5. Condemnation by the U.S. government of some U.S. corporations and other international corporations with Nigerian security forces in gross human rights violations in the oil producing communities and in the growing militarization of the political crisis in the area. With U.S. support for the oil companies, the affected communities, and the Nigerian government should agree on a just solution to the human rights and environmental crisis in the oil fields. 
  6. The US action in the Darfur section of the Sudan to promote an immediate international reaction and possible intervention under UN jurisdiction and in support of the African Union troops. Based on the many credible reports from human rights organizations, ADA considers the actions of the Sudanese government to be genocide and calls on the United States government to declare the situation in Darfur genocide. The United States should support calls for the immediate deployment of international peacekeeping forces in that area; should provide whatever logistical support may be necessary; and should work diplomatically to ensure that this happens. 
  7. US to work multilaterally to support the efforts of the African Union (AU) to develop a robust African peacekeeping force. The peacekeeping proposals announced by the Bush administration in 2004 that focus on bilateral training for peacekeeping forces in Africa reflect of the go-it-alone strategy that has characterized the policies of the current U.S. government. The U.S. should support the United Nations and other multilateral initiatives to strengthen peacekeeping in Africa, particularly through the efforts of the AU and the United Nations.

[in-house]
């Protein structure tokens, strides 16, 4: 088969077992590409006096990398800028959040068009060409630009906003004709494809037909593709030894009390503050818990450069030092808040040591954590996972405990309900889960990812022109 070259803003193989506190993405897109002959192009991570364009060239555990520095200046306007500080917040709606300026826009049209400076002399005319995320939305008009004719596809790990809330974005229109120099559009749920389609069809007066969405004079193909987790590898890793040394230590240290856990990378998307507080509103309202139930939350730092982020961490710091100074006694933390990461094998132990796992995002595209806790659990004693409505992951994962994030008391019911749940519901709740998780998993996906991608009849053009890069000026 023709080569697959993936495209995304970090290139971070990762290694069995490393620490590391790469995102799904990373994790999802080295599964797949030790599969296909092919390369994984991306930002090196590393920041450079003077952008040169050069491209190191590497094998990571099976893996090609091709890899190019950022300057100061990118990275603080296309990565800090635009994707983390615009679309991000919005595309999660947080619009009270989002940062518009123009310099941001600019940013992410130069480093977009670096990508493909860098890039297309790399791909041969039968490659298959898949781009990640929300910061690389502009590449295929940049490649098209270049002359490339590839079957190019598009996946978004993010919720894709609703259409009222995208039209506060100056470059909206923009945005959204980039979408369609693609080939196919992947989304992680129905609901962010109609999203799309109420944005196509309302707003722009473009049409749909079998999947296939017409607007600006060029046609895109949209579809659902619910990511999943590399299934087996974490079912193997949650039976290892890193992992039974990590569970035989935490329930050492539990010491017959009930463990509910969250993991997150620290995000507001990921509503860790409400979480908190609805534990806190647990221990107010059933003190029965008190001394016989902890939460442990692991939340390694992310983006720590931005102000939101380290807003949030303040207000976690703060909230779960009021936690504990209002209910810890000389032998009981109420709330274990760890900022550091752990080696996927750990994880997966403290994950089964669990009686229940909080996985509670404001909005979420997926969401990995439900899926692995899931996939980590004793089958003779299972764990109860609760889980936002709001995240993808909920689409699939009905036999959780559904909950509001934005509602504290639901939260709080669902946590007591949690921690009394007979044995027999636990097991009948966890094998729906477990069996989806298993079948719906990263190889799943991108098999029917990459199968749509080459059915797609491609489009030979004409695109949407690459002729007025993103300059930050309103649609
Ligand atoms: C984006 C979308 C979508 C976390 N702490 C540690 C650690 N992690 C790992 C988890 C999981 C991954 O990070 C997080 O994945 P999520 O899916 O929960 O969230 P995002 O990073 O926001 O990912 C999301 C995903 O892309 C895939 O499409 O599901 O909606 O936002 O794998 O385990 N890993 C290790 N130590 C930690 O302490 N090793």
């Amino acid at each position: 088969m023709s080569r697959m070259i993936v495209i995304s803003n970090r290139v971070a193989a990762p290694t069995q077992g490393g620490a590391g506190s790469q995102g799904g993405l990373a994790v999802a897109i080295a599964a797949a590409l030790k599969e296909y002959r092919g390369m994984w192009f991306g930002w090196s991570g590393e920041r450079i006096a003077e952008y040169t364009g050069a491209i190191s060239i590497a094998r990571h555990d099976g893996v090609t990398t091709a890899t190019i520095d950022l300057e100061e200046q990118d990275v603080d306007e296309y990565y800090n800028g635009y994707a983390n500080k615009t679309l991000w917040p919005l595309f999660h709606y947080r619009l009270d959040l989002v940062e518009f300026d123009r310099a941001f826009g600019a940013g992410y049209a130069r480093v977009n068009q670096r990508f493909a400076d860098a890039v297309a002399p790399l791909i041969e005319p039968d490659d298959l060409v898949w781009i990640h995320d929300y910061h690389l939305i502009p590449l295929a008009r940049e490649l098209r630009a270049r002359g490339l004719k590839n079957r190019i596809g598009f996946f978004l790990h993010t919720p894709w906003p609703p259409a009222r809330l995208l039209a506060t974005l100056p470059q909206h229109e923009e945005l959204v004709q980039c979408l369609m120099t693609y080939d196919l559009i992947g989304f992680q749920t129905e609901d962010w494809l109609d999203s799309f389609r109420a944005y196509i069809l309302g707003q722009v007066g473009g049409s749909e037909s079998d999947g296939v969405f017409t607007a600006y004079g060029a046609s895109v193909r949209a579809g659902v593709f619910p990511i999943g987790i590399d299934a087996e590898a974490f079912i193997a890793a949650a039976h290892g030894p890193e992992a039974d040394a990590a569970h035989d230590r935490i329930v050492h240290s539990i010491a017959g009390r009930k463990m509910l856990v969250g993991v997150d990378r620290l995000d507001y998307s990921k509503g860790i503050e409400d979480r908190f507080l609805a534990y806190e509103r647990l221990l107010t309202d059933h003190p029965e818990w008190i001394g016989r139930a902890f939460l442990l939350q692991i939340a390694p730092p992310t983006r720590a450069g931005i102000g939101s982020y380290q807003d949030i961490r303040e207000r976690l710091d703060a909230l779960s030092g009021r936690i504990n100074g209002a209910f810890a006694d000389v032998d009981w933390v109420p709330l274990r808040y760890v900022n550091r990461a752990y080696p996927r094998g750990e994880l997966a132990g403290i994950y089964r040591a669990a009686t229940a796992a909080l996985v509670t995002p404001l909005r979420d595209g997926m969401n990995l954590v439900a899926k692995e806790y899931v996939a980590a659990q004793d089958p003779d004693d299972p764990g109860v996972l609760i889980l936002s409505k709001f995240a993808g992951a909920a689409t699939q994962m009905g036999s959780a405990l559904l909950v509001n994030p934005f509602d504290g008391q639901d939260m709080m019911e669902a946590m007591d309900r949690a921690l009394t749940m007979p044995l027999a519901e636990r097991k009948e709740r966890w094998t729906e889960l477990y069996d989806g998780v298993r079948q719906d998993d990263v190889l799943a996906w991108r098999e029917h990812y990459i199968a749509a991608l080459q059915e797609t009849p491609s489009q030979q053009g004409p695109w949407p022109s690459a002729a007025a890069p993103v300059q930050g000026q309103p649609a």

8. Greater U.S. support for peacekeeping efforts in the Democratic Republic of the Congo (DRC), in Liberia and in other parts of Africa. Effective peacekeeping involves more than troops. The U.S. should work diplomatically to prevent conflicts before they happen and support international efforts to pressure countries and individual actors that are undermining peace on the continent. For example, the U.S. should use its full diplomatic and economic influence to end external aggression and political interference in the fragile peace process in the DRC. The U.S. should also support emerging Congolese institutions and coordinate political and development efforts with the newly elected government.
  9. Increased support for the peacekeeping process in Liberia and dramatically increase development assistance to that country. The U.S. should also provide adequate financial assistance to organizations that seek to provide medical and psychological treatment to victims of the civil wars in Liberia and neighboring Sierra Leone.
  10. Withholding most favored nation status to the Mauritanian government until slavery is eradicated.
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No. 487
Foreign and Military Policy Commission